The American Pakistan Foundation welcomes Rafat Ansari, MD to its board of directors. Dr. Rafat Ansari, along with his wife, Dr. Zoreen Ansari, are well-known for their medical expertise and exceptional philanthropic efforts, including crossing religious lines as Muslims to give $15 million to Notre Dame University, a Catholic institution for religious studies.
Dr. Ansari, a renowned oncologist, earned his medical degree from Liaquat Medical College and the University of Sindh in Pakistan. Dr. Ansari later on completed a fellowship in medical oncology and haematology at the Indiana University Medical Center in Indianapolis. When their youngest daughter Sonya was diagnosed with Autism, the Ansaris travelled the country in search of help. In this trying time, they found themselves thinking about those without the education and resources that they had, and decided to serve as benefactors of what is now known as the Sonya Ansari Center for Autism in South Bend, Indiana. The Center provides a range of services, resources and training for professionals, educators and parents who face the daily realities of autism; as well as welcoming children, teens and adults to their facilities to avail support services.
As immigrants from Pakistan, they balance their heritage alongside their embodiment of true American patriots and civic leaders through community service and philanthropic activities. Their family spent the better part of 2017 in the limelight for their generous donation to Notre Dame University, which founded the Rafat and Zoreen Ansari Institute for Global Engagement with Religion. The donation came at a time of heightened religious conflict in the United States of America. “We are more similar than we are different,” Dr. Ansari commented, adding that he believed conflicts arise from misunderstanding, and that a lack of respect and conversation wedges these conflicts deeper and deeper. The Ansaris want to promote tolerance and religious harmony whilst creating a place for people to understand and work through religious conflicts in order to address global issues like poverty and disease.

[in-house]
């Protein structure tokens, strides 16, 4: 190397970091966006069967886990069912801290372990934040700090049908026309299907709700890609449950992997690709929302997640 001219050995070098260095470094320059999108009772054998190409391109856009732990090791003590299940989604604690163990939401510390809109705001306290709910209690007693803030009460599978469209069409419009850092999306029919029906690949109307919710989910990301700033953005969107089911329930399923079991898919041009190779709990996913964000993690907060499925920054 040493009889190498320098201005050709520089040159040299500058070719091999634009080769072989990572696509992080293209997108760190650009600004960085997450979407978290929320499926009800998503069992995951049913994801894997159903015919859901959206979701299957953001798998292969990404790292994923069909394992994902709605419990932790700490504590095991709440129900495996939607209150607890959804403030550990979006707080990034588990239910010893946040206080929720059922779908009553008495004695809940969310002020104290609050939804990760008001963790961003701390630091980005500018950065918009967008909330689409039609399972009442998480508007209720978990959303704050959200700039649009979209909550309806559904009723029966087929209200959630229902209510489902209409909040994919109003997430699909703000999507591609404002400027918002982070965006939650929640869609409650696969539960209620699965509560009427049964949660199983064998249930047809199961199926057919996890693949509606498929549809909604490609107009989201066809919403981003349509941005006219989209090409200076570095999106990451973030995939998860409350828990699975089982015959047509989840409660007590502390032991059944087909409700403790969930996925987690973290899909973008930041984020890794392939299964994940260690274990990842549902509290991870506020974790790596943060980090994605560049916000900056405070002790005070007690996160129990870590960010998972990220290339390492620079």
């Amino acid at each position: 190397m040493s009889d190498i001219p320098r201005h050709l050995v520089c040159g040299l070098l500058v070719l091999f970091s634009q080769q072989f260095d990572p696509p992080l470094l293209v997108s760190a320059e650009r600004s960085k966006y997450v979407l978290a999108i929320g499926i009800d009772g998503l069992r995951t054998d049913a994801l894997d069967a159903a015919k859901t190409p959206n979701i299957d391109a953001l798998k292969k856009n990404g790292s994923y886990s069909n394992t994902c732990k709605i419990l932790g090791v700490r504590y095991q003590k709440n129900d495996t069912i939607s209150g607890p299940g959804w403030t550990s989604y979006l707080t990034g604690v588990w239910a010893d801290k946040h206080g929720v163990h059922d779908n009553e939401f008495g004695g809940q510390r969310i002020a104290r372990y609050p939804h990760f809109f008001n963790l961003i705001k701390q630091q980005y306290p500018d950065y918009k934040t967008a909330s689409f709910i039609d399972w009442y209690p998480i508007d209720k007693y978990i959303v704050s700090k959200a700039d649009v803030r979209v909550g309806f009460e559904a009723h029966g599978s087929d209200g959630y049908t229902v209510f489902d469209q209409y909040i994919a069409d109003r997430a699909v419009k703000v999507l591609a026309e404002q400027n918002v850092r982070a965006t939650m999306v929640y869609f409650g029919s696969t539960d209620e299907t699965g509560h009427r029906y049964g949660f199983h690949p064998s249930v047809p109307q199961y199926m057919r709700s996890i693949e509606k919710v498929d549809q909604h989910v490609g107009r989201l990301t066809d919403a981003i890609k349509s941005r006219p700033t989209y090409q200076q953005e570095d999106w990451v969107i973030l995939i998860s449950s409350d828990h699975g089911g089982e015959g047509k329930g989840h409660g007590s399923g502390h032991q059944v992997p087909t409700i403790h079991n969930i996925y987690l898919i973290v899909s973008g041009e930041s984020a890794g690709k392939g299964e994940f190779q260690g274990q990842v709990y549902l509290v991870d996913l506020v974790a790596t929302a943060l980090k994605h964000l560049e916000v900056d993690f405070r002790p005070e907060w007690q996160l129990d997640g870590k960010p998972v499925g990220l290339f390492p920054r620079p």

We need to make a difference in the country we live in,” urges Dr. Ansari, “Our future generations will consist of thinkers and philosophers that will benefit from the institution.” It is notable that the Ansaris donated to an institution in the United States, instead of Pakistan. Dr. Rafat especially emphasized that it is “perfectly alright” to do so. He encourages Pakistanis who have done well to get out of their comfort zone and engage with the communities they live and raise their children in – and to give back to institutions that will continue to promote positive ideals long after we are gone. Since the University of Notre Dame is a global institution, the Ansaris are confident that their institute will reach a global audience. The Ansaris are an inspiration to all of us to think about the legacy we should strive to achieve.